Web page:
Okay. Here's about 1300 or so new words.
This? Is really fun. Some thoughts:
The whole ironskin thing makes me think of Weyland Smith. So maybe he is the family thing that Olivia's family have, this facility with iron and ironworks, and that Dusha wants to be bound to them? And Olivia wants none of it, which is why her relationship with Dusha is so strained. (Maybe she never wrote him back? Maybe the person before her did, but if so, we need that letter next. No is also fine.)
I also feel like the house should respond to having someone take care of it. So the more Malcolm interacts with the house, the more the house does things to help him out. And I feel like he wants, very much, to make the place his. Olivia, I feel, never really embraced the house or who she was, which is why things are in such disrepair.
Malcolm's son is a puzzle to me. I cannot see forward to him yet. Part of me thinks he is somehow in the same prison as Dusha, but why? And why would Malcolm think him lost, then? Part of me thinks my brain is crazy. But the rest of it I feel pretty confident playing in.
Yes? No? Maybe?
August 7th, 2013
I'm working away on this. Have a chunk, and just discovered a couple of really interesting things. I'm actually from a family of 200 years of blacksmiths, so Weyland is great to use. I'm gonna put an anvil in the basement of the house. An anvil used for shoeing the hooves of things like Chuchonnyhoof, shall we say? Maybe the ironhide is a shifter and shoeless is powerless. Something like that?
Also: Whoa. Okay, this is super interesting and might be fun to draw from. Love Cult, Holy Rollers, Salem Asylum, Assassination of a cult leader.... http://en.wikipedia.org/wiki/Edmund_Creffield
Interesting paper involving history of Oregon's death penalty:
August 7, 2013
Love the anvil in the basement, and shoeless as powerless. (it works so well, because of course something can bind you into shoes, but you can also choose to have them put on.)
Read the Great Green Worm - I'm fascinated by the pull quote on the first illustration - "You would fear me less if you knew me better." because it can be nice, but also, not.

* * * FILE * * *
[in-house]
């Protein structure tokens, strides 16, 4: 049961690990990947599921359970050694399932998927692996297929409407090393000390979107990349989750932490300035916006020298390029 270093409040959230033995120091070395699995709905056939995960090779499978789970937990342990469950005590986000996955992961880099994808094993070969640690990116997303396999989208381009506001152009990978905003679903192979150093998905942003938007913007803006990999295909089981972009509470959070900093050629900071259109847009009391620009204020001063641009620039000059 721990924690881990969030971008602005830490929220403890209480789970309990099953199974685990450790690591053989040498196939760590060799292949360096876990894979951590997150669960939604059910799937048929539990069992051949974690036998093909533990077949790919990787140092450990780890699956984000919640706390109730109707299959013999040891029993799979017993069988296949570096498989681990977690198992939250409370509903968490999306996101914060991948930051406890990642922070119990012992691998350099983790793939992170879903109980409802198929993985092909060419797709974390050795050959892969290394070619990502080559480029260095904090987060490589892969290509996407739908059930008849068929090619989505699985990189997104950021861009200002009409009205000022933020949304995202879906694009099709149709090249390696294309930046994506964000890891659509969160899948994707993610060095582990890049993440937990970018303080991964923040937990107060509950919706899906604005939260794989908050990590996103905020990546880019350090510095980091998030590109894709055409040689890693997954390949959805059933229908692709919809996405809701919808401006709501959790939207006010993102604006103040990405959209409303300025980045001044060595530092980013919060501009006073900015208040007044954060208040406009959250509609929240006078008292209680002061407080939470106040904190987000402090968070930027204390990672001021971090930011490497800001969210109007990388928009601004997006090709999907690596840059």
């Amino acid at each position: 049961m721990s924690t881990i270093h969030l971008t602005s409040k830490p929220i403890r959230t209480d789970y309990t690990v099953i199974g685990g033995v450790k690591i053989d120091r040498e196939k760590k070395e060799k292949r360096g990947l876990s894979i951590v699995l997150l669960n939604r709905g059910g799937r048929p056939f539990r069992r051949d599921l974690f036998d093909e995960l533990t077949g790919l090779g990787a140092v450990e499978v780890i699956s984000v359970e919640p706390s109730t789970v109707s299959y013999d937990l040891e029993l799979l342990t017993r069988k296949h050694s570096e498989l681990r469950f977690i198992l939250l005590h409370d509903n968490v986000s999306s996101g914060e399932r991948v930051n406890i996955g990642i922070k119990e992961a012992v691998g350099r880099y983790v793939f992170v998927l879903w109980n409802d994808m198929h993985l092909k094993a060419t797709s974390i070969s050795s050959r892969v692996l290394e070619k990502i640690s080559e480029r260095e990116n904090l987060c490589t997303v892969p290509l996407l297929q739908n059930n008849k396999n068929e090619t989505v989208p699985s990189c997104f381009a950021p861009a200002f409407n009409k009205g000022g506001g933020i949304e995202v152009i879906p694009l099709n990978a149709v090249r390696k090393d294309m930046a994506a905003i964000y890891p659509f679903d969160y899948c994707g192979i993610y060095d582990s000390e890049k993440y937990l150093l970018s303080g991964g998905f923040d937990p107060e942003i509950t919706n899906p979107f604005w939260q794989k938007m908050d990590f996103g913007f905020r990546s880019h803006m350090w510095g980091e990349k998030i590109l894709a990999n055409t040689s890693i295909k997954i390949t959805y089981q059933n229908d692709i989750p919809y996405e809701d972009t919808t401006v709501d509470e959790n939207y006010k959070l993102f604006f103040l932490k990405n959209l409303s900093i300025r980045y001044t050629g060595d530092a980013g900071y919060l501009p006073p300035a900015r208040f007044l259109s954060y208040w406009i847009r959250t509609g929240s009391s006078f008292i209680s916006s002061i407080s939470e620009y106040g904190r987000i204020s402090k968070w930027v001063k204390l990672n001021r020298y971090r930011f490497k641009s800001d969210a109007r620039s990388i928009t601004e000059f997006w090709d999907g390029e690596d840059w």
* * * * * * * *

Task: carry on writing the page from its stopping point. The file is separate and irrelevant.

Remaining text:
And I am never not going to be creeped out by the practice of calling people who have waived their appeals "volunteers" for execution.
August 7, 2013
Ah, here we are, another 1800 words. I didn't get to the anvil or the horseshoes yet, but I did set some traveling out of the house up, and a bit about his son. I think he killed his son, accidentally, and Dusha is magic and has some way in, to reclaim souls. So it's a barter...? I think Malcolm needs to meet some townspeople. Love the sections you wrote. The letter is terrific. The bath. so good.
Check out the stuff in this next link about the discovery mid-50's of the people who'd been related to this love cult 50 years before, the founders of the town, etc. Even more, I love the mugshot of the preacher Creffield. http://www.mchumor.com/holyrollers/holyrollers_info.html All day, I've been picturing Dusha as this guy.
I can't decide what exactly Dusha is, but now I think we've got thoughts. An Ironhide,needing to be shod. But shod with shoes made of the blood of true lovers, maybe? The iron in the blood distilled into horseshoes? A speciality of the Weylands? And that's what Dusha keeps trying to get the house occupants to do. Kill lovers and distill blood. Bring the shoes to the prison so that Dusha's power returns? Maybe?
Oooh, you would fear me less if you knew me better. That's lovely. Maybe that's something we use as epigraph?